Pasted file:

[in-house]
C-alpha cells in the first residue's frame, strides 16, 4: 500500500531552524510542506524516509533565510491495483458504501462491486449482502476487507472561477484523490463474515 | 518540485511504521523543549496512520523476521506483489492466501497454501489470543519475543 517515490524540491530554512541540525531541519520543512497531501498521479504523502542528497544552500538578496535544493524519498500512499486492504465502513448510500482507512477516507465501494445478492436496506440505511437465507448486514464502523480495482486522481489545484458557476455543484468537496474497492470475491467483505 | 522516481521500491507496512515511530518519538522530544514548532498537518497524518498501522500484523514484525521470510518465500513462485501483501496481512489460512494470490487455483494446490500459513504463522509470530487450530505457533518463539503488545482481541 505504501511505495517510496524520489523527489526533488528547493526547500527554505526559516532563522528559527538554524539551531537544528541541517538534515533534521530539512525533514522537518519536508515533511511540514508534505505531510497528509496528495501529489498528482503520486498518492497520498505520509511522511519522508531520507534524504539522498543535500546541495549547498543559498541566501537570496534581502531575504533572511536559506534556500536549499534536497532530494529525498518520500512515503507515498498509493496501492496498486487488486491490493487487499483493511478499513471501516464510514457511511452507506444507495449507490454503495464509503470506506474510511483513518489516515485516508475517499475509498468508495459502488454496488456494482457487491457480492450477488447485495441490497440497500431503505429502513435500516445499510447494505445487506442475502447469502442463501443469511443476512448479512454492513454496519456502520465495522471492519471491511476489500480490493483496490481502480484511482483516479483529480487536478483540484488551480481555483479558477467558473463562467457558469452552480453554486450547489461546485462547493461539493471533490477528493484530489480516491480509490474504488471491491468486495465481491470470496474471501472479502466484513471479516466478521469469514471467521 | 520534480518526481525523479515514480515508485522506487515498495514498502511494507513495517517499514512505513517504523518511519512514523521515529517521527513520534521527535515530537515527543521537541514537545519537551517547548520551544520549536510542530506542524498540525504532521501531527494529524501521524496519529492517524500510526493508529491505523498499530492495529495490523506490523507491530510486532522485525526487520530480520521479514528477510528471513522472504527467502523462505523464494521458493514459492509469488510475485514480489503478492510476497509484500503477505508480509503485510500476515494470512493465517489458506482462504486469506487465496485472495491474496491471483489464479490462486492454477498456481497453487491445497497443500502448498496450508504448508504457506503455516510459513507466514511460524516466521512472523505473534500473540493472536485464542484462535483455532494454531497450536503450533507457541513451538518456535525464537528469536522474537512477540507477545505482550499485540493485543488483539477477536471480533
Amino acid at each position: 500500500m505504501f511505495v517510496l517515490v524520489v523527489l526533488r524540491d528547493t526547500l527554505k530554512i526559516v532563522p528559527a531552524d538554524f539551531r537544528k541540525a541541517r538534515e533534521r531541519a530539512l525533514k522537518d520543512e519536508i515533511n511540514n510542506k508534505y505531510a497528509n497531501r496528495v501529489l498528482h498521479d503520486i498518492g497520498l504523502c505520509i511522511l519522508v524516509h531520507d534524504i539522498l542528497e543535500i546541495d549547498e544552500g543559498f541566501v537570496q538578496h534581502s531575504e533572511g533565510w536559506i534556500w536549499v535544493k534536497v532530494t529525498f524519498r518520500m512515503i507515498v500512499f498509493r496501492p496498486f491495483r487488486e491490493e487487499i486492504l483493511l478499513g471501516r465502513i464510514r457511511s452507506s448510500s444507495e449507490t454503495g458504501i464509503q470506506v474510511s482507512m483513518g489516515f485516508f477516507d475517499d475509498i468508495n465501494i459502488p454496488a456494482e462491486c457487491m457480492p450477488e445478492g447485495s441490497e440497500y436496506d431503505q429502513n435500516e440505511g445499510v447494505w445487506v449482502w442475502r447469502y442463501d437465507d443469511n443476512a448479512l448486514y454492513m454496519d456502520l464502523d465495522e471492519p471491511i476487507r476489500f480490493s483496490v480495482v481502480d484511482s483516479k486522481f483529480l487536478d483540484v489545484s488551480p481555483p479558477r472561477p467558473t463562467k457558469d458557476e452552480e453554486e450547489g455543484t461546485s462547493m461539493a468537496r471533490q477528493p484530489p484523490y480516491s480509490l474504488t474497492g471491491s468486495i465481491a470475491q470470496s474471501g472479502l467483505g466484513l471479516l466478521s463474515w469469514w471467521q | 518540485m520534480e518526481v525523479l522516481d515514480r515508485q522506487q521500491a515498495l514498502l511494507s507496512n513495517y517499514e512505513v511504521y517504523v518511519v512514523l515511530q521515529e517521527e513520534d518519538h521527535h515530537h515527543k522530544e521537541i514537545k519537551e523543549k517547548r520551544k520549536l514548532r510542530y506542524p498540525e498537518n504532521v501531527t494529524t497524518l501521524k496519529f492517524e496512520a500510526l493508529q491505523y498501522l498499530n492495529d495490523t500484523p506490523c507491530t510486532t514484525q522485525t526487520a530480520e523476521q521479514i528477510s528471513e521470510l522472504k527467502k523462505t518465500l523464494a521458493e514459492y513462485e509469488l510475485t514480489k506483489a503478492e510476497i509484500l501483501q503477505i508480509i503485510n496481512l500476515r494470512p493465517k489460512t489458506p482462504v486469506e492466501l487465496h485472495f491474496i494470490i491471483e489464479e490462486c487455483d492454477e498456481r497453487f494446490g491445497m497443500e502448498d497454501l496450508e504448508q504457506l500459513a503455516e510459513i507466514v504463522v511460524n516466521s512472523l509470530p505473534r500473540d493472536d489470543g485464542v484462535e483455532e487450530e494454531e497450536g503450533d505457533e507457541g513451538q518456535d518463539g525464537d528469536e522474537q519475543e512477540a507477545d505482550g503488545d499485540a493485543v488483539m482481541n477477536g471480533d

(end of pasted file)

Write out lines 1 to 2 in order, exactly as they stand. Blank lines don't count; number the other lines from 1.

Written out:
[in-house]
C-alpha cells in the first residue's frame, strides 16, 4: 500500500531552524510542506524516509533565510491495483458504501462491486449482502476487507472561477484523490463474515 | 518540485511504521523543549496512520523476521506483489492466501497454501489470543519475543 517515490524540491530554512541540525531541519520543512497531501498521479504523502542528497544552500538578496535544493524519498500512499486492504465502513448510500482507512477516507465501494445478492436496506440505511437465507448486514464502523480495482486522481489545484458557476455543484468537496474497492470475491467483505 | 522516481521500491507496512515511530518519538522530544514548532498537518497524518498501522500484523514484525521470510518465500513462485501483501496481512489460512494470490487455483494446490500459513504463522509470530487450530505457533518463539503488545482481541 505504501511505495517510496524520489523527489526533488528547493526547500527554505526559516532563522528559527538554524539551531537544528541541517538534515533534521530539512525533514522537518519536508515533511511540514508534505505531510497528509496528495501529489498528482503520486498518492497520498505520509511522511519522508531520507534524504539522498543535500546541495549547498543559498541566501537570496534581502531575504533572511536559506534556500536549499534536497532530494529525498518520500512515503507515498498509493496501492496498486487488486491490493487487499483493511478499513471501516464510514457511511452507506444507495449507490454503495464509503470506506474510511483513518489516515485516508475517499475509498468508495459502488454496488456494482457487491457480492450477488447485495441490497440497500431503505429502513435500516445499510447494505445487506442475502447469502442463501443469511443476512448479512454492513454496519456502520465495522471492519471491511476489500480490493483496490481502480484511482483516479483529480487536478483540484488551480481555483479558477467558473463562467457558469452552480453554486450547489461546485462547493461539493471533490477528493484530489480516491480509490474504488471491491468486495465481491470470496474471501472479502466484513471479516466478521469469514471467521 | 520534480518526481525523479515514480515508485522506487515498495514498502511494507513495517517499514512505513517504523518511519512514523521515529517521527513520534521527535515530537515527543521537541514537545519537551517547548520551544520549536510542530506542524498540525504532521501531527494529524501521524496519529492517524500510526493508529491505523498499530492495529495490523506490523507491530510486532522485525526487520530480520521479514528477510528471513522472504527467502523462505523464494521458493514459492509469488510475485514480489503478492510476497509484500503477505508480509503485510500476515494470512493465517489458506482462504486469506487465496485472495491474496491471483489464479490462486492454477498456481497453487491445497497443500502448498496450508504448508504457506503455516510459513507466514511460524516466521512472523505473534500473540493472536485464542484462535483455532494454531497450536503450533507457541513451538518456535525464537528469536522474537512477540507477545505482550499485540493485543488483539477477536471480533